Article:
MathML is an XML-based web format for mathematical expressions. MathML3, the latest version, has been an official W3C recommendation since October 2010. MathML is widely supported by Computer Algebra Systems and can be created with a choice of authoring tools, including Microsoft Office with the MathType equation editor. A list of software the supports MathML may be found in The W3C MathML software list.

I ran into a problem with MathJax. How do I report it?

See the section on Reporting Issues for the steps to take when you think you have found a bug in MathJax.

Why doesn’t the TeX macro \something work?

It really depends on what \something is. We have a full list of the supported TeX commands. If the command you want to use is not in this list, you may be able to define a TeX macro for it yourself, or if you want to get really advanced, you can define custom JavaScript that implements it (see the Custom Extensions for details).

Keep in mind that MathJax is meant for typesetting math on the web. It only replicates the math functionality of LaTeX and not the text formatting capabilities. Any text formatting on the web should be done in HTML and CSS, not TeX. If you would like to convert full TeX documents into HTML to publish online, you should use a TeX to HTML converter like LaTeXML, Tralics, or tex4ht, but you should realize that TeX conversion tools are unlikely produce results as good as controlling the HTML and CSS source yourself.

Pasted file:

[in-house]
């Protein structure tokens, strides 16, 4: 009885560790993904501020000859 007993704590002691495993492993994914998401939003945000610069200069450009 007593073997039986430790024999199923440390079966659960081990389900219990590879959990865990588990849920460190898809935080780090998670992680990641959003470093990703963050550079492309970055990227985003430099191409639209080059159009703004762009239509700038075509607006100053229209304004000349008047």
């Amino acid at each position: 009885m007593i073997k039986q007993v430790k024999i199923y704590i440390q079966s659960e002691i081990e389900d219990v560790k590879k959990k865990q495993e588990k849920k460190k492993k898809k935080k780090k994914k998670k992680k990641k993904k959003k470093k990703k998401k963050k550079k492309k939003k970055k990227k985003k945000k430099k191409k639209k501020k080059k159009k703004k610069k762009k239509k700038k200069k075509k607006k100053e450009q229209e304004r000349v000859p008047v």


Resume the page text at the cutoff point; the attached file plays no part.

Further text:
Does MathJax support user-defined TeX macros?

Yes, you can define TeX macros in MathJax the same way you do in LaTeX with \newcommand, or \def. An example is \newcommand{\water}{{\rm H_{2}O}}, which will output the chemical formula for water when you use the \water command. The \renewcommand command works as well. You can also store macros in the MathJax configuration. For more information, see the documentation.